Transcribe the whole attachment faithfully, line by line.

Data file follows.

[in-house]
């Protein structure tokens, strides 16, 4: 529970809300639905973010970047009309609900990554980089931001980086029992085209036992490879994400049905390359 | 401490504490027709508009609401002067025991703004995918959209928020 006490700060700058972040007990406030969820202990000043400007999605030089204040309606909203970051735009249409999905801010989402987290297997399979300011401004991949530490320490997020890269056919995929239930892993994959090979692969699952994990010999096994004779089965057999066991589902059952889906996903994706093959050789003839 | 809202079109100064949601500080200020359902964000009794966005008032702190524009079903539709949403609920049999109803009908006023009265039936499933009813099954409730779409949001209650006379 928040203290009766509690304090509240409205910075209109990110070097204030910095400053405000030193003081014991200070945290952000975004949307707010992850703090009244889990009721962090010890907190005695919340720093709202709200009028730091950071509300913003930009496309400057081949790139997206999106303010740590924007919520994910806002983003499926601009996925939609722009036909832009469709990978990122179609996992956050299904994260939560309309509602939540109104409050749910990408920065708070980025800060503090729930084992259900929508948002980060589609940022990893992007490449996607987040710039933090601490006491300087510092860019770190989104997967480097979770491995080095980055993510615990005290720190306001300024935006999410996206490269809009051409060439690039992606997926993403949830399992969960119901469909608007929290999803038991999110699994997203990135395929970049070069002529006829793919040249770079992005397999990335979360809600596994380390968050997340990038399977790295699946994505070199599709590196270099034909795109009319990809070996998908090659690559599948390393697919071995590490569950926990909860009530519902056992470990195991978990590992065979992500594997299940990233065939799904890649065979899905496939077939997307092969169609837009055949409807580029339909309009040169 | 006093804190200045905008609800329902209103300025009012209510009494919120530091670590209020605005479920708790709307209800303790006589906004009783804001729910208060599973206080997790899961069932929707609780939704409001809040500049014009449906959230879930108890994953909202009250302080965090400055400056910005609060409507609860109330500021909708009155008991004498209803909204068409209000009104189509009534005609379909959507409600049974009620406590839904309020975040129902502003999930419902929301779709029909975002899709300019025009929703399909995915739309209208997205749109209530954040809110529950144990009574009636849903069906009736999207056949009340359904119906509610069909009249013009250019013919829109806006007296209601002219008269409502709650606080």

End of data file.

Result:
[in-house]
């Protein structure tokens, strides 16, 4: 529970809300639905973010970047009309609900990554980089931001980086029992085209036992490879994400049905390359 | 401490504490027709508009609401002067025991703004995918959209928020 006490700060700058972040007990406030969820202990000043400007999605030089204040309606909203970051735009249409999905801010989402987290297997399979300011401004991949530490320490997020890269056919995929239930892993994959090979692969699952994990010999096994004779089965057999066991589902059952889906996903994706093959050789003839 | 809202079109100064949601500080200020359902964000009794966005008032702190524009079903539709949403609920049999109803009908006023009265039936499933009813099954409730779409949001209650006379 928040203290009766509690304090509240409205910075209109990110070097204030910095400053405000030193003081014991200070945290952000975004949307707010992850703090009244889990009721962090010890907190005695919340720093709202709200009028730091950071509300913003930009496309400057081949790139997206999106303010740590924007919520994910806002983003499926601009996925939609722009036909832009469709990978990122179609996992956050299904994260939560309309509602939540109104409050749910990408920065708070980025800060503090729930084992259900929508948002980060589609940022990893992007490449996607987040710039933090601490006491300087510092860019770190989104997967480097979770491995080095980055993510615990005290720190306001300024935006999410996206490269809009051409060439690039992606997926993403949830399992969960119901469909608007929290999803038991999110699994997203990135395929970049070069002529006829793919040249770079992005397999990335979360809600596994380390968050997340990038399977790295699946994505070199599709590196270099034909795109009319990809070996998908090659690559599948390393697919071995590490569950926990909860009530519902056992470990195991978990590992065979992500594997299940990233065939799904890649065979899905496939077939997307092969169609837009055949409807580029339909309009040169 | 006093804190200045905008609800329902209103300025009012209510009494919120530091670590209020605005479920708790709307209800303790006589906004009783804001729910208060599973206080997790899961069932929707609780939704409001809040500049014009449906959230879930108890994953909202009250302080965090400055400056910005609060409507609860109330500021909708009155008991004498209803909204068409209000009104189509009534005609379909959507409600049974009620406590839904309020975040129902502003999930419902929301779709029909975002899709300019025009929703399909995915739309209208997205749109209530954040809110529950144990009574009636849903069906009736999207056949009340359904119906509610069909009249013009250019013919829109806006007296209601002219008269409502709650606080």